After the lithium battery cell is overcharged to a voltage higher than 4.2V, side effects will begin to occur. The higher the overcharge voltage, the higher the risk. When the voltage of the lithium battery cell is higher than 4.2V, the number of lithium atoms remaining in the positive electrode material is less than half. At this time, the cell often collapses, causing permanent capacity loss of the battery. If you continue to charge, since the storage cell of the negative electrode has been filled with lithium atoms, subsequent lithium metal will accumulate on the surface of the negative electrode material. These lithium atoms will grow dendrites from the surface of the negative electrode toward the direction of the lithium ions. These lithium metal crystals will pass through the separator and short-circuit the positive and negative electrodes. Sometimes the battery explodes before the short circuit occurs. This is because during the overcharging process, the electrolyte and other materials will decompose to produce gas, causing the battery shell or pressure valve to swell and rupture, allowing oxygen to enter and react with the lithium atoms accumulated on the surface of the negative electrode. explosion.
Therefore, when charging a lithium battery, the upper voltage limit must be set so that the battery life, capacity, and safety can be taken into account at the same time. The most ideal charging voltage upper limit is 4.2V. There is also a lower voltage limit when discharging lithium batteries. When the cell voltage is lower than 2.4V, some materials will start to be destroyed. Also, since the battery will self-discharge, the longer it is left, the lower the voltage will be. Therefore, it is best not to stop when the battery is discharged to 2.4V. During the period when the lithium battery is discharged from 3.0V to 2.4V, the energy released only accounts for about 3% of the battery capacity. Therefore, 3.0V is an ideal discharge cut-off voltage. When charging and discharging, in addition to voltage limitation, current limitation is also necessary. When the current is too large, lithium ions will not have time to enter the storage cell and will accumulate on the surface of the material.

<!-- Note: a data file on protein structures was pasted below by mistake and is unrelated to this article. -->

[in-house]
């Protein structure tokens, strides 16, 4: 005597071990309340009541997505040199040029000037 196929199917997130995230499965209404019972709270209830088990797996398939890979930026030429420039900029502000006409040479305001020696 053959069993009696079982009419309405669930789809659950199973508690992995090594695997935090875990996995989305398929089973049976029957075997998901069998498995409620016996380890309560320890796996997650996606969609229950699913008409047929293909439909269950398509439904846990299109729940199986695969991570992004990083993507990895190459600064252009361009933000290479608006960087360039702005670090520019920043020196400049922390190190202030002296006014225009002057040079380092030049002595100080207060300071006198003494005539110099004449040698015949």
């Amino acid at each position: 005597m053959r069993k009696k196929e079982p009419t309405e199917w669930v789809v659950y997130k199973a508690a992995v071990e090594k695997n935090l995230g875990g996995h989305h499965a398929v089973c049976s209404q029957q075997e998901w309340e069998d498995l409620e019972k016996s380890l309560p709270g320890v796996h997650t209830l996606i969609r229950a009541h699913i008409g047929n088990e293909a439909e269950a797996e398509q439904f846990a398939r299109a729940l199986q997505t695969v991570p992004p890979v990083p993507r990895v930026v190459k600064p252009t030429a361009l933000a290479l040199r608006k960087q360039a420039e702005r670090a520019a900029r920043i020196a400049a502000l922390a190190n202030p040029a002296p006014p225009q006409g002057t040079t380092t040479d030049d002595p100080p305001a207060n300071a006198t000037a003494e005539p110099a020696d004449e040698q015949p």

After these lithium ions obtain electrons, they will produce lithium atom crystals on the surface of the material, which is the same as overcharging, which is dangerous. If the battery casing breaks, it will explode. Therefore, the protection of lithium-ion batteries must include at least three items: upper limit of charging voltage, lower limit of discharge voltage, and upper limit of current. Generally, in the lithium battery pack, in addition to the lithium battery core, there will be a protective board, which mainly provides these three protections. However, these three items of the protection board